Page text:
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Undiscovered Masters

POBA.org / Norman Mailer / Parted Hair

Regan McCarthy, co-managing director of POBA | Where The Arts Live, writes about what makes art “art” and how this is something open to all of us.

Most of us understand art to be what experts tell us is “art” – primarily paintings or other art forms that make up the established art world today. But art is just the opposite – art is a highly personal and subjective experience. Art is like wine – our pleasure is entirely dependent on our direct experience, not on what wine connoisseurs tell us has greatness, value, uniqueness, or other special qualities. Our palates may change and become subtler over time, but a “fine wine” is one we like to drink. Pretty simple.

The same is true for art. Art has many definitions, but from my perspective seems to contain these elements universally: the expression of creative skill or imagination that produces works to be appreciated for their beauty and emotional power. The form of expression – the medium – can be as wide and varied as human creativity and can change rapidly as forms of expression change. Few today are painting animal figures inside caves as our ancient ancestors did. Today, in addition to many physical expressions of art through dance, sculpture, painting, writing, and more, we can use uniquely modern electronic devices to make works of unanticipated energy, skill, variety, beauty, and power. But always, the determining factor on what makes art “art” is in the effect that a work has on us.

For me, the defining qualities of “art” are about beauty and emotional impact. Art makes us feel. It is why art is often referred to as “aesthetic” – from the Greek work “to feel” – just as an “anaesthetic” deprives of our feeling, especially pain. If an imaginative or creative work moves us – by inspiring us, quickening our senses, feeling more deeply, or opening our mind to new perspectives – then that is art. Many people serve as competent and helpful arbiters of artistic quality and value: art critics, art conservators, and art appraisers, for example; each has a role in telling us whether the works we love are innovative, valuable, or authentic. But no one can tell us whether it is art. Our own feelings and response to beauty tell us that.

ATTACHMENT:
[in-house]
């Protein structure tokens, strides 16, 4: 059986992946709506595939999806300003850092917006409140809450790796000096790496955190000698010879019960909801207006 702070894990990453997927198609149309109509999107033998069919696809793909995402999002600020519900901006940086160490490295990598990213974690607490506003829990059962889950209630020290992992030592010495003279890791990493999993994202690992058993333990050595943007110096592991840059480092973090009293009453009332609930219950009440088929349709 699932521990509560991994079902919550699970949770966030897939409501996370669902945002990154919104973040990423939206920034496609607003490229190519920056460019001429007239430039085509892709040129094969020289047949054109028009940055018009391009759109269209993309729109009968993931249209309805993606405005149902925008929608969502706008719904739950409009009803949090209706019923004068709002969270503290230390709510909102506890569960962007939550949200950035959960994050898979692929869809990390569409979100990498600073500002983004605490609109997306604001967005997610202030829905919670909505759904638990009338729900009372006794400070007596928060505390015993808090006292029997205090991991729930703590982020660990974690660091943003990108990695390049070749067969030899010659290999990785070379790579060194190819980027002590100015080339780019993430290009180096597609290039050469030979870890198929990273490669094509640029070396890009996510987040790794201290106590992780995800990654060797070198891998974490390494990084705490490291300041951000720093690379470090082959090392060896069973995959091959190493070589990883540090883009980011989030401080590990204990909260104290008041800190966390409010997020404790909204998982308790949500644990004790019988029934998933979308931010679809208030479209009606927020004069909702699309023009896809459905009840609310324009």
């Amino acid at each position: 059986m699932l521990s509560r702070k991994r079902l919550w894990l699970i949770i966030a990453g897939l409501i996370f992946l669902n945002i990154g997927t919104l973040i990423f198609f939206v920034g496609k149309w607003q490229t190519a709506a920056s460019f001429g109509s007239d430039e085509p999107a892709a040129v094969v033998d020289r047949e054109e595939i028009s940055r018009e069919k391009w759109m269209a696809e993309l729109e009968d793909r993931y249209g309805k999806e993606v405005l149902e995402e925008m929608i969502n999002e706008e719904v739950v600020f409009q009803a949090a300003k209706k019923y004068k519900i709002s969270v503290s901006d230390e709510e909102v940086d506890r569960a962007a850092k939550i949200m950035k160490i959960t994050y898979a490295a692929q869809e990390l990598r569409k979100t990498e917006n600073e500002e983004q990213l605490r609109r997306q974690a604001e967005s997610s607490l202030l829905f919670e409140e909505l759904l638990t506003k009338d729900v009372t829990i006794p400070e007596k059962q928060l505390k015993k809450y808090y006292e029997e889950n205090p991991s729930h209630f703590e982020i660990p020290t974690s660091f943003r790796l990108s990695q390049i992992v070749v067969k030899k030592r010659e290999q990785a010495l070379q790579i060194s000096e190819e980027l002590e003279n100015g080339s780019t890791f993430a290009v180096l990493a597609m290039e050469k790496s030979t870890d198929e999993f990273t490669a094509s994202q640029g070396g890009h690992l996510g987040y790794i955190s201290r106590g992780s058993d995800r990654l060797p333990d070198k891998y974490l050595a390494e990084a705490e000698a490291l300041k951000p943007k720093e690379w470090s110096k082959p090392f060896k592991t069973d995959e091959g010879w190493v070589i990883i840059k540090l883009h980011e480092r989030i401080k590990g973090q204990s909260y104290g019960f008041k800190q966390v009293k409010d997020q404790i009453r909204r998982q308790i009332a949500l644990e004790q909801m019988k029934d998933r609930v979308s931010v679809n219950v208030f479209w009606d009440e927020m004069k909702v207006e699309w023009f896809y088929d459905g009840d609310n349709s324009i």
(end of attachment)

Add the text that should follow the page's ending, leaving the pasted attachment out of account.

This doesn’t mean that all art is “good” art. That brings in the elements of creative skill, imagination, and execution of the works themselves. But good, bad, or indifferent, we can create, celebrate, and enjoy art on our own terms. And we should.

I often think of Norman Mailer in this respect. He was an infamous, ambitious, and prolific writer, who also happened to love Picasso. To entertain and calm himself, he created Picasso-inspired “doodles” on plain notepaper. These works are now on display on the POBA portfolio of Mailer’s drawings, “Picasso Got to Me,” and are among some of the most interesting works we display there. While for Mailer these were trifles, for us these are art because they capture these essential elements I described above: imaginative, creative works meant to be appreciated for their beauty and emotional power. Check out Norman Mailer’s line drawings to see for yourself.

And by all means, consider doing your own version of “doodling” – some creative expression meant to convey your way of seeing and feeling. Keep an eye open to the similar creations of those you love. You may create or find undiscovered masters of art by simply looking at them another way.


POBA | Where The Arts Live® is a nonprofit online arts hub and resource center that displays, promotes, and preserves creative legacies; helps folks that own or manage a creative, arts, or historical legacy or collection to ensure these collections live on; and helps working artists to manage their own works for future preservation, viewing, and value. Learn more.